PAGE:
This shelter seemed to be in competition with the previous one for oddity. There were all guys there; 3 of whom were conspiracy theorists who had but just met on the trail. Stripe also made it to the shelter and tried to bring some sanity to the conversation, but to little avail. One of the theorists, named Pack-man for his ridiculous 90 lbs of gear, told me that a scientific experiment showed that humans burn 7000 calories a day despite eating only 2000. He asked me “do you know where the other calories come from”? Having yet to realize his insanity I suggested perhaps from the air we breathe, despite knowing this surely to be false. No, the correct answer, according to Pack-Man, is that we get 5000 calories of energy per day from our spiritual side. I asked him if this also applied to animals; to which he did not know the answer. I should have asked about gingers.
Another of the theorists named Sherlock for the large English pipe he carried told us in similar measure that he only eats 800 calories a day despite having a physical job. So, he concluded, he will only eat 800 calories a day on the Appalachian Trail. His food bag, he proceeded to tell us, had 46 days worth of food in it.
I think it was the next day I hiked 30 miles. This got me away from the crazy people. I hiked 10 in the morning back in my shoes but developed worse blisters. I then made it to the half-way point of the trail (Mile 1097) and competed in the Half-Gallon Challenge to eat a half gallon of Ice Cream. I attempted but failed. The girl attempting the challenge beside me, ironically named “Fatty”, almost completed her Ice Cream. With my blisters in full force I hiked on in my camp sandals. Town was 20 miles away and it sounded like a nice challenge in sandals. It was.
The ground was mostly flat and I made good time. I hiked remarkable fast for being in WalMart sandals. It really is completely ridiculous. Because my heels were blistered I only wore the sandals on the front of my feet. By the end of the day the rubbing of the sandals had produced massive blisters on the bottom of my feet but I had made it to town – Boiling Springs. I hike the last 4 miles (through the Rock Maze and over the farmer’s fields) with Steady who I had not seen in a few hundred miles. We met up with his wife Spirit in town and they gave me a ride to my hotel, the Allenberry.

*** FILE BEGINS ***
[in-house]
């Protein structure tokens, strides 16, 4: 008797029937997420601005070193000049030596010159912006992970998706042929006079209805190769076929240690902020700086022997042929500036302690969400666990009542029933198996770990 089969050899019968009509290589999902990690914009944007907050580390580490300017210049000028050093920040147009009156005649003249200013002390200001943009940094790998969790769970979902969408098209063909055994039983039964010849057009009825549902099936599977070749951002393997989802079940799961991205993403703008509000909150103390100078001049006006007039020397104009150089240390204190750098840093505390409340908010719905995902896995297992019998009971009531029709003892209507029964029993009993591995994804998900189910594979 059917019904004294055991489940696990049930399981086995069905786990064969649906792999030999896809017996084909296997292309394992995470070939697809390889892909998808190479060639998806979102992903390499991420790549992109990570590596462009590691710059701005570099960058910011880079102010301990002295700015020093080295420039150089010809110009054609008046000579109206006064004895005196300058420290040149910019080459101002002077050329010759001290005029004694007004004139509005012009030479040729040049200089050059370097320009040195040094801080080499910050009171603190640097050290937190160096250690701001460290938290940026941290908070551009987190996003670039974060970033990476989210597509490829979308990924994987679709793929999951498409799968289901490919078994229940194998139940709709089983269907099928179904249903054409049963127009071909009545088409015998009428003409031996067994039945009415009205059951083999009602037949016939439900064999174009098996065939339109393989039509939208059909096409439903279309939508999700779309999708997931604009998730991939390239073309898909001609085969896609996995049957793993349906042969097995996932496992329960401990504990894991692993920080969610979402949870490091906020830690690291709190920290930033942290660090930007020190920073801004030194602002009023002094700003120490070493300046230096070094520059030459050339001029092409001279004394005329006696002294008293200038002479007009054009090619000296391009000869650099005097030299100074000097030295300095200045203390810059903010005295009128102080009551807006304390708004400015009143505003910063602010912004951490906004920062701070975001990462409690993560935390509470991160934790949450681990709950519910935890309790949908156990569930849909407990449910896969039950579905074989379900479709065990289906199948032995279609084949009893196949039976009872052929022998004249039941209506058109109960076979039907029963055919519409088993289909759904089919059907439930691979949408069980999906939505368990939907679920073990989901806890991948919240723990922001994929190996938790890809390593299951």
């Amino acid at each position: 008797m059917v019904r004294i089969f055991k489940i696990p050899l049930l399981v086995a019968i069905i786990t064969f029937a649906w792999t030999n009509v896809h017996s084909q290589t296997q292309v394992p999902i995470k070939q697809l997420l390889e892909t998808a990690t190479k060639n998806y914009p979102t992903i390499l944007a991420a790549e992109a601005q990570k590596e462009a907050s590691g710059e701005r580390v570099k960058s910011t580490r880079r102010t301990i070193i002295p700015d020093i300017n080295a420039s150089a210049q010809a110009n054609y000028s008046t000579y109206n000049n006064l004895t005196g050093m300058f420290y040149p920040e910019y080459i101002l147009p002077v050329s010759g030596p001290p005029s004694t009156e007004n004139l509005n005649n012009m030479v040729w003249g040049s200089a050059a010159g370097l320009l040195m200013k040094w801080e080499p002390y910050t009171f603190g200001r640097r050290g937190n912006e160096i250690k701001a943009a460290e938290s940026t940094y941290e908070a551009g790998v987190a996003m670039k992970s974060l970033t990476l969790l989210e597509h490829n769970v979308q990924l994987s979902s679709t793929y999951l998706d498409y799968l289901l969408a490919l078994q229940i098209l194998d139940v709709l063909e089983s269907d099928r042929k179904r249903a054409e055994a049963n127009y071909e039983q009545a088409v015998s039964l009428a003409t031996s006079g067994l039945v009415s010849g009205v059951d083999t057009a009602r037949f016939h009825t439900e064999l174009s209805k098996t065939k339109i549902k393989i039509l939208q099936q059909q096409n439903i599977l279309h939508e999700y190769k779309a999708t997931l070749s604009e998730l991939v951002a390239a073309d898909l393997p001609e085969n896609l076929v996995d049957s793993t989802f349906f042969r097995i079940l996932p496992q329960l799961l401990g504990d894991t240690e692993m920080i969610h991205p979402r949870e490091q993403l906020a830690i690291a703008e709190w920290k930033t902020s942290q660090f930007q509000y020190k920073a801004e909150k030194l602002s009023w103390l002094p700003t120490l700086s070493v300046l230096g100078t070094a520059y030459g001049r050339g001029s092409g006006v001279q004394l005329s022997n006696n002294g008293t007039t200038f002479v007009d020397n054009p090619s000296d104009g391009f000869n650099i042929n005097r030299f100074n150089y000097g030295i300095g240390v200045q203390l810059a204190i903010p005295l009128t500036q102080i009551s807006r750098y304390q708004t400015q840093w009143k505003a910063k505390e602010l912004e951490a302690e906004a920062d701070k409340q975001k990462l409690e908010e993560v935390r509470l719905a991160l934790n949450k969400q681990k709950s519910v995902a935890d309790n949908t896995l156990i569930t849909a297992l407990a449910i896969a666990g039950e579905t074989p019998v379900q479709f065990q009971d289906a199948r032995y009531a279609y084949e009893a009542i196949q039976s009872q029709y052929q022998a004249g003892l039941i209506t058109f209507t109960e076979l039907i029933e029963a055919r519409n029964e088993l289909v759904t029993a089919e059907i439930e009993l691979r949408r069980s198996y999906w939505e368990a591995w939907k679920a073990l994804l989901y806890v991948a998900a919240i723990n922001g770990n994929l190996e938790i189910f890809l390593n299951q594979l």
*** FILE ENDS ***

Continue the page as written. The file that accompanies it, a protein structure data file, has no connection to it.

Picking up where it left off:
The Allenberry Inn and Playhouse in Boiling Springs is my favorite stay on the trail. The hiker rate of 40$ is considerably generous given a standard rate of 120$. It’s really confusing why they’d want smelly hiker’s near their upscale clientele. I ate a massive dinner there and had a great night’s stay. If I would have had more time I could have even gone to see a play.
The next few days I walked a short distance and rested my feet while arranging for a meetup with my friend Mark. I had just 30 miles to do to get to Duncannon where Mark picked me up. This was the flattest section of entire trail; mostly going through farmer’s fields.
In Duncannon I met some well-known former thru-hikers at the Doyle Hotel and bar – Bag of Tricks, Jester, and Matthiewski. I’ve read Whiteblaze.net for years and somehow Matthiewski was always a running gag. I still don’t know why. But now I’ve met the man. I also saw Lucky Strike for the first time – a hiker who changed his trailname a couple weeks ago after surviving being struck by lightning. (Note: I don’t think the trail is as dangerous as this seems but rather I speculate he is a fast hiker who was hiking in a storm when he shouldn’t be just to make good time)
With all my downtime in the rain I’ve now finished reading through the 4 gospels and am on to the book of Acts. It looks like I’m on pace to finish the New Testament at the same time as the thru hike.
This post seems quite scatter-brained to me and likely is. But that’s the nature of the trail lately. I probably need a long break from this all to recover for a while, but I’m only staying at Mark’s for one day as he and his wife have other previously made plans for the weekend. However we’re planning on hitting up REI in the morning as well as a grocery store so I should be ready to hit the trail soon.
I really need some new songs to sing. I’ve got Big Rock Candy Mountain memorized. Maybe I’ll just work my way through the “Oh Brother, Where Art Thou” soundtrack.